Sukumar married Suprabha Das, granddaughter of Kali Narayan Gupta (maternal grand father of Atul Prasad Sen) on December 13, 1919, and a family relation thus was developed between Sukumar and Atul Prasad.

Contribution in literature[edit]

Sukumar Ray delved into a unique genre of pure nonsense and gibberish, a pioneering work in Bengali literature with a few exceptions, which was none less interesting than its predecessors of Lewis Carrol's Alice in Wonderland. Amazing sense of humor, sharp power of observation and unfathomed wit merged with a profound command on selection of words produced a class of humor which was equally approachable by children as well as the grown ups. Satyajit Ray, in the preface of the first edition of the compilation of Sukumar Ray's complete works in his centenary year, Sukumar Sahitya Samagra, wrote:

উপেন্দ্রকিশোরের সম্পাদনাকালে সন্দেশে প্রকাশিত সুকুমারের কয়েকটি রচনায় তাঁর সাহিত্যিক বৈশিষ্ট্যের স্পষ্ট ইঙ্গিত পাওয়া যায়। ১৯১৪ সালে বেরোল আবোল তাবোল শ্রেনীর প্রথম কবিতা "খিচুরি"। এই প্রথম সুকুমার সাহিত্যে উদ্ভট প্রানীর আবির্ভাব। এখানে প্রানীর সৃষ্টি হয়েছে ভাষার কারসাজিতে -

হাঁস ছিল সজারু, (ব্যাকরণ মানিনা)
হয়ে গেল হাঁসজারু কেমনে তা জানিনা।

এই উদ্ভট সন্ধির নিযমেই সৃষ্টি হল বকচ্ছপ, মোরগরু,গিরগিটিয়া, সিংহরিণ, হাতিমি।[3]

After his father's death in 1915, Sukumar had to take over responsibility of publication of "Sandesh", and his creativity reached its pinnacle. The 45 limericks in Abol Tabol and many other creations published in Sandesh still amuse the readers of all ages. He created many characters in his prose and poems. Kaath Buro, Tash Goru, Huko Mukho Hangla, Kumro Potash etc. were fictitious characters, though they were very close to our known world. He himself described his works as the product of Kheyal Ros[3] (হঠাৎ ইচ্ছা;ঝোঁক/Wish; Whims; Freak; Fancy).


Sukumar Ray died on 10 September 1923 at his Garpar residence in Kolkata[8] of severe infectious fever, leishmaniasis, for which there was no cure at the time. He left behind his widow and their only child, Satyajit, who was only two years old at that time. Satyajit Ray would later shoot a documentary on Sukumar Ray in 1987, 5 years before his own death.


  • Abol Tabol (The Weird and the Absurd)
  • Pagla Dashu (Crazy Dashu)[9]
  • Khai-Khai (Eat-Eat)
  • Heshoram Hushiyarer Diary (The diary of Heshoram Hushiyar) (early science fiction parody)[10]
  • HaJaBaRaLa (Mumbo-Jumbo)
  • Jhalapala O Onanyo Natok (Cacophony and Other Plays)
  • Lakkhaner Shoktishel (The Weapon of Lakkhan)
  • Chalachittachanchari
  • Shabdakalpadrum
  • Bohurupi
  • Abak Jalpan (Weird Drinking of Water 1914)
  • Bhasar Atyachar (Torture of Language 1915)


Bibliography in Bengali about Sukumar Ray's works, in reverse chronological order (newest first).

English Translations of Abol Tabol[edit]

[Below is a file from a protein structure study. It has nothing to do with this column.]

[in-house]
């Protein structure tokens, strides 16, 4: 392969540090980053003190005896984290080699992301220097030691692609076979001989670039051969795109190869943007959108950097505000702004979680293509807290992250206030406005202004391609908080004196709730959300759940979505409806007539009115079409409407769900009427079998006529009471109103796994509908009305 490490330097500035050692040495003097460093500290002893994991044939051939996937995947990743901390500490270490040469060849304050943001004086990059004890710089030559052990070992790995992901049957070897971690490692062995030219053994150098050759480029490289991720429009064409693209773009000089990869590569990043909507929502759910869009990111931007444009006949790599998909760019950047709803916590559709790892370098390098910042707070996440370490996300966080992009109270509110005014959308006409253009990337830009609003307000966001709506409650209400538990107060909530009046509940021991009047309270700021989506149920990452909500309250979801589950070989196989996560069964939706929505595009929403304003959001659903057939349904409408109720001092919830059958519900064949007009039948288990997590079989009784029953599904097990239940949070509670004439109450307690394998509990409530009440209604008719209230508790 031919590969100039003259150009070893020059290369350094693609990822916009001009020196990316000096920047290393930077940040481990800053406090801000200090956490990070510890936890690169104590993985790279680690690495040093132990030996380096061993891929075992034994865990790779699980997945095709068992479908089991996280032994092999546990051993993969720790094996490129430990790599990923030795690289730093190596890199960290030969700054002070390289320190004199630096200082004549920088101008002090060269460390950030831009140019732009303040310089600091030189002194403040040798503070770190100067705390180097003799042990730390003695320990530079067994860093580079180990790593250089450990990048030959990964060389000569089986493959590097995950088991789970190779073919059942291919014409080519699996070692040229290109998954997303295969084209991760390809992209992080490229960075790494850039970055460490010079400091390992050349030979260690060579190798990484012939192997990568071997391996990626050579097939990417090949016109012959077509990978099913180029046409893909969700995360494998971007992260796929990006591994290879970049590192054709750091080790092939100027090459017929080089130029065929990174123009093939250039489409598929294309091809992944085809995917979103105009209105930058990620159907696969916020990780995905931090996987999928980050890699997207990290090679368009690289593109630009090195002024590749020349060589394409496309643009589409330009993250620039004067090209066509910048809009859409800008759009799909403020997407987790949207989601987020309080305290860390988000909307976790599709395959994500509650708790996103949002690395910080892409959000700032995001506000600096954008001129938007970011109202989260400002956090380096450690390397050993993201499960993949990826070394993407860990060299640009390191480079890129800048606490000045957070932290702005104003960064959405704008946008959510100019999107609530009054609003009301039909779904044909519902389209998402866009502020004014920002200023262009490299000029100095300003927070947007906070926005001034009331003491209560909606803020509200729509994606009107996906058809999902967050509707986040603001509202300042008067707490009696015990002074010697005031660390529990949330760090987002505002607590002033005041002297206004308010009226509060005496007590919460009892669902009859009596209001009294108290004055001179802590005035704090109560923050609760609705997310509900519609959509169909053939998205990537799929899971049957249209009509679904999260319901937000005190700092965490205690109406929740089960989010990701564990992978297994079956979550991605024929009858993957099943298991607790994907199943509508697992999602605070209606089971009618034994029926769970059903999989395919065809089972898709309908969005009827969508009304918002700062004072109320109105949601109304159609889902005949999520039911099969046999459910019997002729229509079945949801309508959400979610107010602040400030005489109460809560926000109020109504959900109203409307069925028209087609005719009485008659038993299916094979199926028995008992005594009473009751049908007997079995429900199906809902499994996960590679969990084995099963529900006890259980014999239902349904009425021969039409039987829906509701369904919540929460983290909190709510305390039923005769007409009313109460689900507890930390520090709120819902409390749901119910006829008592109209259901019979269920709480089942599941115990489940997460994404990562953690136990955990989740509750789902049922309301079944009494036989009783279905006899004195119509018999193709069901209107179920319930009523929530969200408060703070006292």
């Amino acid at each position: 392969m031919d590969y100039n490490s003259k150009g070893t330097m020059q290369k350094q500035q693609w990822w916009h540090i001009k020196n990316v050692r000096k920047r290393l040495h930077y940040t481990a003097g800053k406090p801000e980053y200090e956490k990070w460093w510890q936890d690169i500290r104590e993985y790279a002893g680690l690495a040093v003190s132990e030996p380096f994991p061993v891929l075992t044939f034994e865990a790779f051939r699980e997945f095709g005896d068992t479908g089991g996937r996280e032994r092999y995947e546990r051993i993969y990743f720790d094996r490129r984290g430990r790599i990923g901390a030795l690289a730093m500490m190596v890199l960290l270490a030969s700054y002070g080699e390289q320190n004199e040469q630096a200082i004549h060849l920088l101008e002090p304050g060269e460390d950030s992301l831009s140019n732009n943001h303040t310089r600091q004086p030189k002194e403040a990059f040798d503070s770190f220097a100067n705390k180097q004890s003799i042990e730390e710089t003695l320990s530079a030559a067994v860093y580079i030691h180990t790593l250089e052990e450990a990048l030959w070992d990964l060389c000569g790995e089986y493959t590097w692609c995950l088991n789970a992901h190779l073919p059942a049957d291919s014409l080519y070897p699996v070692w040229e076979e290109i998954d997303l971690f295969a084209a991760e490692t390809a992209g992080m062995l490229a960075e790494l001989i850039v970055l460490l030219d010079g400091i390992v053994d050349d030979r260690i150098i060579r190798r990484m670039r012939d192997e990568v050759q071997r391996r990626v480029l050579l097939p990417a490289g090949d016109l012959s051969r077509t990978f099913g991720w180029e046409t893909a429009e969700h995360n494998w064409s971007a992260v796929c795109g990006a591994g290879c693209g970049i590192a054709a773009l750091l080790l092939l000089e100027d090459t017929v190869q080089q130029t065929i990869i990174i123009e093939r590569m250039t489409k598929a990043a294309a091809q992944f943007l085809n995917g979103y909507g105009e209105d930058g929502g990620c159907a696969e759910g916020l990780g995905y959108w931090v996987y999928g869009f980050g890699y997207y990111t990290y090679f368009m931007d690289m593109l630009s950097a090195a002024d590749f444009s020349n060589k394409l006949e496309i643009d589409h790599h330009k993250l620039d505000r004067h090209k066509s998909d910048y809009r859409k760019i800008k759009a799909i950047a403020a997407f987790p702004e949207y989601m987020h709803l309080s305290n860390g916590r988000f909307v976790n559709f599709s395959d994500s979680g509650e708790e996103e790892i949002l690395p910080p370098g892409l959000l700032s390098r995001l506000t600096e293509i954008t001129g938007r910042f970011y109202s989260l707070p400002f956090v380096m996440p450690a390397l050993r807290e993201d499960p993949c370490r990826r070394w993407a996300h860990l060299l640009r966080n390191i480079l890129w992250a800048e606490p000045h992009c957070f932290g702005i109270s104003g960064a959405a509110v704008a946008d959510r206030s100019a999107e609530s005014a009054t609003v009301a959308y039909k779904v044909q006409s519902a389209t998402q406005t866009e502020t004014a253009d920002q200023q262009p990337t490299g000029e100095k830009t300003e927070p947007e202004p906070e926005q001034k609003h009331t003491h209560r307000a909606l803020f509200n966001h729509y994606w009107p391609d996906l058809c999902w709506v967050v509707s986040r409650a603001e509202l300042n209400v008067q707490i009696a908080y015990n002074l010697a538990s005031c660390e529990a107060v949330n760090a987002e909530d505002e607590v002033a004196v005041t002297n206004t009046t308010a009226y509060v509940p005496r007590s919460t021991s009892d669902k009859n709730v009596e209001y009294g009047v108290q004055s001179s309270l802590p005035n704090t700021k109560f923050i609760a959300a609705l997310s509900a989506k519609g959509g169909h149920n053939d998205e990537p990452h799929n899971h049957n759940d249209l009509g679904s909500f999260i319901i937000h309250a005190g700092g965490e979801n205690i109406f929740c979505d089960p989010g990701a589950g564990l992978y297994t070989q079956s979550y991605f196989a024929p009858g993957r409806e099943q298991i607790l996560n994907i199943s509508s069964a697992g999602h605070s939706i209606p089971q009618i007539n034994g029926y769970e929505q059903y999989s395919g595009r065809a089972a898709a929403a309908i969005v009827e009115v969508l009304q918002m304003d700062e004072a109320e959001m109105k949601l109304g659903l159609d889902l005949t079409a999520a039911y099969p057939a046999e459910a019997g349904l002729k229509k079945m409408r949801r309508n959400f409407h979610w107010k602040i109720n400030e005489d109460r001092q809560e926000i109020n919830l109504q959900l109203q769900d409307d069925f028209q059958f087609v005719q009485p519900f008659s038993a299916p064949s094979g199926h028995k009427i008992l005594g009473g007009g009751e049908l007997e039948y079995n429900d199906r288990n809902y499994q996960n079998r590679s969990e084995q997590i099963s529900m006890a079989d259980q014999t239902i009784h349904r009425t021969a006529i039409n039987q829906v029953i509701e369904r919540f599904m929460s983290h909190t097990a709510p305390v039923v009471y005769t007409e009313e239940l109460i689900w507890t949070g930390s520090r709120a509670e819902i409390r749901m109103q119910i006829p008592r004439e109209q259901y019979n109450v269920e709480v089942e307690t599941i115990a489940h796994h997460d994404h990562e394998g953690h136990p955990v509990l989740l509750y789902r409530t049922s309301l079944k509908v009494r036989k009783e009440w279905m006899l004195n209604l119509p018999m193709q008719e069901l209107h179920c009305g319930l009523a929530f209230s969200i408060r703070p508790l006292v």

• Rhymes of Whimsy - The Complete Abol Tabol, Translated by Niladri Roy, Haton Cross Press, 2017. (This is the only complete translation of all the 53 poems.)
  • The Tenth Rasa: An Anthology of Indian Nonsense, edited by Michael Heyman, with Sumanyu Satpathy and Anushka Ravishankar. New Delhi: Penguin, 2007. (This volume includes, among other Indian nonsense texts, several translations of Sukumar Ray by Chattarji, including some that are not in her solo edition of Abol Tabol)
  • Abol Tabol: The Nonsense World of Sukumar Ray. Translated by Sampurna Chattarji. New Delhi: Puffin, 2004. (This edition, a partial translation, also has works from Khapchhada, Bohurupee, Other Stories, Haw-Jaw-Baw-Raw-Law, Khai-Khai, and Pagla Dashu)
  • The Select Nonsense of Sukumar Ray. Translated by Sukanta Chaudhuri. New Delhi: OUP, 1987. (The standard edition of Abol Tabol translations (partial) for many years)
  • Nonsense Rhymes. Translated by Satyajit Ray. Calcutta: Writer's Workshop, 1970. (This volume by the author's son is the slimmest and is difficult to find. Partial translation)

Analytical Works about Abol Tabol[edit]

  • Rhymes of Whimsy - The Complete Abol Tabol, with Analyses & Commentary by Niladri Roy, Haton Cross Press, 2017. (Contains analyses of all the poems, with explanations of hidden satire)
  • Fantastic Beasts and How to Sketch Them: The Fabulous Bestiary of Sukumar Ray, by Poushali Bhadury. (South Asian Review, Vol. 34, No. 1, 2013) (Analytical reviews of some of Sukumar Ray's illustrations that accompanied his poems in Abol Tabol, and how they complement the verse)
  • Colonial India in Children’s Literature, by Supriya Goswami. Routledge, 2012. (This volume includes brief analysis of some of the poems in Abol Tabol. It also analyzes other contemporaneous books)
  • The World of Sukumar Ray, by Sukanta Chaudhuri in Telling Tales: Children’s Literature in India, Ed. Amit Dasgupta. New Age International Publishers Ltd. Wiley Eastern Ltd. New Delhi, India 1995, 88-96. (Commentary on some of the poems in Abol Tabol)


  1. ^ a b Ray; Sukumar (tr. Chatterjee; Sampurna). Wordygurdyboom!. Penguin Books India. pp. 177–. ISBN 978-0-14-333078-3. Retrieved 3 October 2012.
  2. ^ Raychowdhury, Hitendra Kishore (1984). Upendra Kishore O Moshua - Ray Poribaarer Golposholpo. Firma KLM Private Limited. p. 1.
  3. ^ a b c d Ray, Satyajit; Basu, Partha, eds. (1987). Sukumar Sahitya Samagra Centenary Edition. Ananda Publishers Ltd.
  4. ^ Sengupta, Subodh Chandra; Basu, Anjali, eds. (1998) [First published 1976]. Sangsad Bāṅgālī Charitābhidhāna (Biographical dictionary) (in Bengali) (4th ed.). p. 67. ISBN 81-85626-65-0.
  5. ^ Sarker, Sushanta (2012). "Rao, Shukhalata". In Islam, Sirajul; Jamal, Ahmed A. (eds.). Banglapedia: National Encyclopedia of Bangladesh (Second ed.). Asiatic Society of Bangladesh.
  6. ^ "Sukumar Ray |". Retrieved 3 October 2012.
  7. ^ Correspondence with Dr Michael Pritchard, Director-General, of The Royal Photographic Society, 1 December 2013.
  8. ^ "LIfe of Sukumar Ray". Freehostia.
  9. ^ Amaresh Datta (1987). Encyclopaedia of Indian Literature: A-Devo. Sahitya Akademi. pp. 694–. ISBN 978-81-260-1803-1. Retrieved 3 October 2012.
  10. ^ Early Bengali science fiction, Amardeep Singh,

External links[edit]